10/12/2005 11:00PM

Chestnut Lady can join elite cast

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AUBURN, Wash. - History suggests that it takes a truly exceptional filly to win the Gottstein Futurity, which will be contested for the 68th time Saturday at Emerald Downs.

Since the filly division of the Gottstein, then called the Washington Futurity, was eliminated after the 1963 running, only two fillies have managed to beat the boys in the state's premier race for 2-year-olds. The first was Belle of Rainier in 1981, when the race was still run at 6 1/2 furlongs. The legendary Belle of Rainier went on to earn $424,526 from 17 wins in 43 starts, and still ranks as the fifth-richest Washington-bred filly or mare of all time.

The second was Favored One in 1994, when the race was run in Yakima over its present distance of 1 1/16 miles. Favored One went on to win the Grade 2 Princess Stakes at Hollywood Park before her career was cut short by an injury after only 11 races.

Chestnut Lady will attempt to join that elite company in Sunday's running of the $100,000 Gottstein, and a lot of handicappers will be betting that she can succeed. Chestnut Lady, a daughter of Horse Chestnut from the barn of trainer Jim Penney, defeated maiden special weight company by leading throughout six furlongs in 1:10.40 in her Aug. 6 debut, then came from far back to win the Sept. 10 Barbara Shinpoch Stakes with a mile in 1:38.60. The 70 Beyer Speed Figure she earned that day tops the Gottstein field, and assistant trainer Kay Cooper said she feels Chestnut Lady is coming up to her best performance yet in her third start.

"I'm not usually big on running fillies against the boys, but she is a special filly and she is really on top of her game right now," said Cooper. "She is obviously very versatile, and it looks as though the added distance will be to her advantage. It will be a tough race for her, but we think she deserves a shot."

Cooper is in a good position to judge whether Chestnut Lady fits in the Gottstein, since she also trains WTBA Lads winner Schoolin You, who will be coupled with Chestnut Lady in the wagering. Schoolin You, a son of You and I, got a mile in 1:37.20 in the Sept. 11 Lads to win for the first time in his fifth start. He was eligible to run back in the Oct. 2 Captain Condo Stakes at six furlongs, but his connections opted instead to train him into the Gottstein.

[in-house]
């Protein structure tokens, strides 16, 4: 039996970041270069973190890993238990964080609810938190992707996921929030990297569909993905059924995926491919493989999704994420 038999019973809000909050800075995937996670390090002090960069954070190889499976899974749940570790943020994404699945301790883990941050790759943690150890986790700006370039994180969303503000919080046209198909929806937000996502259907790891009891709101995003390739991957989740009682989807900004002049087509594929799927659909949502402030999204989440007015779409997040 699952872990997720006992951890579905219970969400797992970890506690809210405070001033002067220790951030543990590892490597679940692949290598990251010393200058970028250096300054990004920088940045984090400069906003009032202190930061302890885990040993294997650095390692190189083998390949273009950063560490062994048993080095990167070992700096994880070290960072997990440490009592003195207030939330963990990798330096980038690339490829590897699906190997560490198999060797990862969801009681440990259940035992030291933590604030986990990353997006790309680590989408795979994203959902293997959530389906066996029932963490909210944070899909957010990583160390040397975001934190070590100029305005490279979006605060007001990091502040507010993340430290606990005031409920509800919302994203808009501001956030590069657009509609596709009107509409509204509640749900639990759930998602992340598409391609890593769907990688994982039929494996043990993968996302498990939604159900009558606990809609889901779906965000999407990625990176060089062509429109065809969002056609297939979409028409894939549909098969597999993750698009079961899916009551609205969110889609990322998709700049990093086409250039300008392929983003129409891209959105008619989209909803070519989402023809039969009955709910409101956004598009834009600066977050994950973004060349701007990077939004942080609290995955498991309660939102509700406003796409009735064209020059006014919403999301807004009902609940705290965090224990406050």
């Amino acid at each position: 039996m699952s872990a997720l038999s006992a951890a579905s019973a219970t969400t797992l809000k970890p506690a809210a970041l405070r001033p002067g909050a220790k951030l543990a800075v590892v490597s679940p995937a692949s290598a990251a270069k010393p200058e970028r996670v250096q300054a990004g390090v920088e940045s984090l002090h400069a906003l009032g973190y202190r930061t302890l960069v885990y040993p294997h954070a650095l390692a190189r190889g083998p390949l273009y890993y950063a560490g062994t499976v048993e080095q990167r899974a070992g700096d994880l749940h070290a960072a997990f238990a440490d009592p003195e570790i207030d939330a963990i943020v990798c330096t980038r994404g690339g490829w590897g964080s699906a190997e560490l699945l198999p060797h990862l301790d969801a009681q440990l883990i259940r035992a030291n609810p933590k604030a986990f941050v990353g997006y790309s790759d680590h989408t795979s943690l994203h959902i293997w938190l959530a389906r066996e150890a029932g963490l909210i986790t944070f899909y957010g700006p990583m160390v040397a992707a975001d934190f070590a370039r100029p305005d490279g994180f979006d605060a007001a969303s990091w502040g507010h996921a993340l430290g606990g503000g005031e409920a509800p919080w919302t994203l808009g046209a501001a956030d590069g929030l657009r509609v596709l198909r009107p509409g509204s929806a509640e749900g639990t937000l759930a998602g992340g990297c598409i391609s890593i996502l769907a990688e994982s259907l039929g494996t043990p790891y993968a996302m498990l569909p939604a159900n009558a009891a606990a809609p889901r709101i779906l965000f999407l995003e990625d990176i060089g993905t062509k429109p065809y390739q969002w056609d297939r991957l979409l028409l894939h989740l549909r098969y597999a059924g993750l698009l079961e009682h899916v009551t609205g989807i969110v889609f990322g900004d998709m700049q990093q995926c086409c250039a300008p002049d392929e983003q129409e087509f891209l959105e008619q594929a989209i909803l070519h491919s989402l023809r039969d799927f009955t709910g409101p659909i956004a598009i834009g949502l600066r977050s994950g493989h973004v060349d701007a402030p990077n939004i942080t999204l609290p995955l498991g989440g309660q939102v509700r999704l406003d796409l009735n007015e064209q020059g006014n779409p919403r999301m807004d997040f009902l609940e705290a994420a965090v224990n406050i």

"He's not really a sprinter, and we didn't want to turn him back in distance," said Cooper. "He has trained very well into this race, and we think he's ready."

Cooper said both Chestnut Lady and Schoolin You worked a half-mile after galloping seven furlongs at a two-minute clip on Oct. 4. Chestnut Lady got the half-mile in 48.40 seconds and Schoolin You went in 47.60, but they did not work together.

"We have never worked them together," she Cooper. "They have their own schedules, but they happened to work on the same day last time and they both did just what we wanted. They are both doing extremely well."

Chestnut Lady and Schoolin You will race coupled because Mike and Amy Feuerborn own Chestnut Lady and share ownership in Schoolin You with John and Janene Maryanski. A third Penney trainee, Sharper Edge, will race as a separate entry.

Despite fielding three starters in the Gottstein, Penney and Cooper won't be quite as busy this weekend as they had hoped. Their Flamethrowintexan will be forced to miss a scheduled start in Sunday's $100,000 British Columbia Premier's at Hastings.

"He spiked a temperature of 103 degrees, so we have to skip that race," said Cooper. "We're very disappointed, but there isn't anything we can do about it."

Raise the Bluff has a shot

Raise the Bluff appears to have the best chance to upset the Penney-trained entry on Saturday, as he was beaten only a half-length by Schoolin You in the WTBA Lads. Raise the Bluff, a son of Preakness winner Pine Bluff from a mare by Belmont Stakes and Breeders' Cup Classic winner A. P. Indy, forged to the front at midstretch, but couldn't quite hold off the late charge of Schoolin You while finishing four lengths ahead of the rest of the field.

"I thought he ran a good race that day, and I hope he can run a little better this time," said trainer Junior Coffey. "He's not a real showy horse in the morning, but I've tried to train him the way he wants to be trained and he seems to be responding. I think I've got him fit enough to go 1 1/16 miles."

Coffey said he was encouraged that the final quarter of the Lads was run in a highly creditable 24.40 seconds. The fillies needed 26.60 for the final quarter of the Shinpoch a day earlier, but it should be noted that the track was slower that day and that Chestnut Lady closed 8 1/2 lengths through the last quarter-mile.